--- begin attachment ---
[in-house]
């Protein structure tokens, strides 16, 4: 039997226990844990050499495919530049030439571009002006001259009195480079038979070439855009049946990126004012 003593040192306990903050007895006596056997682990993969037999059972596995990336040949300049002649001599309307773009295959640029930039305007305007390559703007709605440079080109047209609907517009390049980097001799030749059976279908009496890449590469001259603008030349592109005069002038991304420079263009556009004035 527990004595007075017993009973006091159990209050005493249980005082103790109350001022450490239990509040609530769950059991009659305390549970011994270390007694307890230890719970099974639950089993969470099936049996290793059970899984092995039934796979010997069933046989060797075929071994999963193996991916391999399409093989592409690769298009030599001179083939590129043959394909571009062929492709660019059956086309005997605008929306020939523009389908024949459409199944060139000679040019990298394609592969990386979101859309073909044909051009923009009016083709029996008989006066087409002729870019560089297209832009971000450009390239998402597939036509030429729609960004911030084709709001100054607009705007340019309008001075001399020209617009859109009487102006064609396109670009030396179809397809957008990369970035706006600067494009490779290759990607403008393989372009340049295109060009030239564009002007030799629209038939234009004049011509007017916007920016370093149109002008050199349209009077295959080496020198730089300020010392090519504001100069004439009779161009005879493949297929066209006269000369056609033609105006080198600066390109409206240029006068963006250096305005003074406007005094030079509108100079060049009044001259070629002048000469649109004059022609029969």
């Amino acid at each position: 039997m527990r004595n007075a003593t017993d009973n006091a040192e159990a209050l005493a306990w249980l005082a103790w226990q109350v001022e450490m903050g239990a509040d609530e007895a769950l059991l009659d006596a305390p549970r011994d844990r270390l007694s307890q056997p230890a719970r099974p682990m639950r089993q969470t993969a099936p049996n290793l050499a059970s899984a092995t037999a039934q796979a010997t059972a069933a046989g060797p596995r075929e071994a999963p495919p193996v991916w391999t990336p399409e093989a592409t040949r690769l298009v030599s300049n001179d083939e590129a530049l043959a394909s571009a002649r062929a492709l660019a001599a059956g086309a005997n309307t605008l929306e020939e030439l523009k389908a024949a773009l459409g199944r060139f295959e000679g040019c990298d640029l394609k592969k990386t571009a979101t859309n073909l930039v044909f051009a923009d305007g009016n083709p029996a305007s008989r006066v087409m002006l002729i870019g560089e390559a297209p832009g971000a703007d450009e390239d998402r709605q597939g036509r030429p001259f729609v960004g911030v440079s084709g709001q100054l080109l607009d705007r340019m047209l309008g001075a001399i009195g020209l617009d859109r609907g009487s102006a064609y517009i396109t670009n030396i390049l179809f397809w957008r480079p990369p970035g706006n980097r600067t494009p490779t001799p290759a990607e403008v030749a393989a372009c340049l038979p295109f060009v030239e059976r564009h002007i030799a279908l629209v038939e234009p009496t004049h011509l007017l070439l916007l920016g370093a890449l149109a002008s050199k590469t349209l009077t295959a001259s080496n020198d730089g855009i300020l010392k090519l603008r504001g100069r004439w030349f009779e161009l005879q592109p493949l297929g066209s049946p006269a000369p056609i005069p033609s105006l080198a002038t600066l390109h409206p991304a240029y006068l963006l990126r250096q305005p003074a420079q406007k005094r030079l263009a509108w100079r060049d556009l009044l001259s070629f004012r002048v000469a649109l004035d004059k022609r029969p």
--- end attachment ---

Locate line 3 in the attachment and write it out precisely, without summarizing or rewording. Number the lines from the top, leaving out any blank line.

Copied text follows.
């Amino acid at each position: 039997m527990r004595n007075a003593t017993d009973n006091a040192e159990a209050l005493a306990w249980l005082a103790w226990q109350v001022e450490m903050g239990a509040d609530e007895a769950l059991l009659d006596a305390p549970r011994d844990r270390l007694s307890q056997p230890a719970r099974p682990m639950r089993q969470t993969a099936p049996n290793l050499a059970s899984a092995t037999a039934q796979a010997t059972a069933a046989g060797p596995r075929e071994a999963p495919p193996v991916w391999t990336p399409e093989a592409t040949r690769l298009v030599s300049n001179d083939e590129a530049l043959a394909s571009a002649r062929a492709l660019a001599a059956g086309a005997n309307t605008l929306e020939e030439l523009k389908a024949a773009l459409g199944r060139f295959e000679g040019c990298d640029l394609k592969k990386t571009a979101t859309n073909l930039v044909f051009a923009d305007g009016n083709p029996a305007s008989r006066v087409m002006l002729i870019g560089e390559a297209p832009g971000a703007d450009e390239d998402r709605q597939g036509r030429p001259f729609v960004g911030v440079s084709g709001q100054l080109l607009d705007r340019m047209l309008g001075a001399i009195g020209l617009d859109r609907g009487s102006a064609y517009i396109t670009n030396i390049l179809f397809w957008r480079p990369p970035g706006n980097r600067t494009p490779t001799p290759a990607e403008v030749a393989a372009c340049l038979p295109f060009v030239e059976r564009h002007i030799a279908l629209v038939e234009p009496t004049h011509l007017l070439l916007l920016g370093a890449l149109a002008s050199k590469t349209l009077t295959a001259s080496n020198d730089g855009i300020l010392k090519l603008r504001g100069r004439w030349f009779e161009l005879q592109p493949l297929g066209s049946p006269a000369p056609i005069p033609s105006l080198a002038t600066l390109h409206p991304a240029y006068l963006l990126r250096q305005p003074a420079q406007k005094r030079l263009a509108w100079r060049d556009l009044l001259s070629f004012r002048v000469a649109l004035d004059k022609r029969p």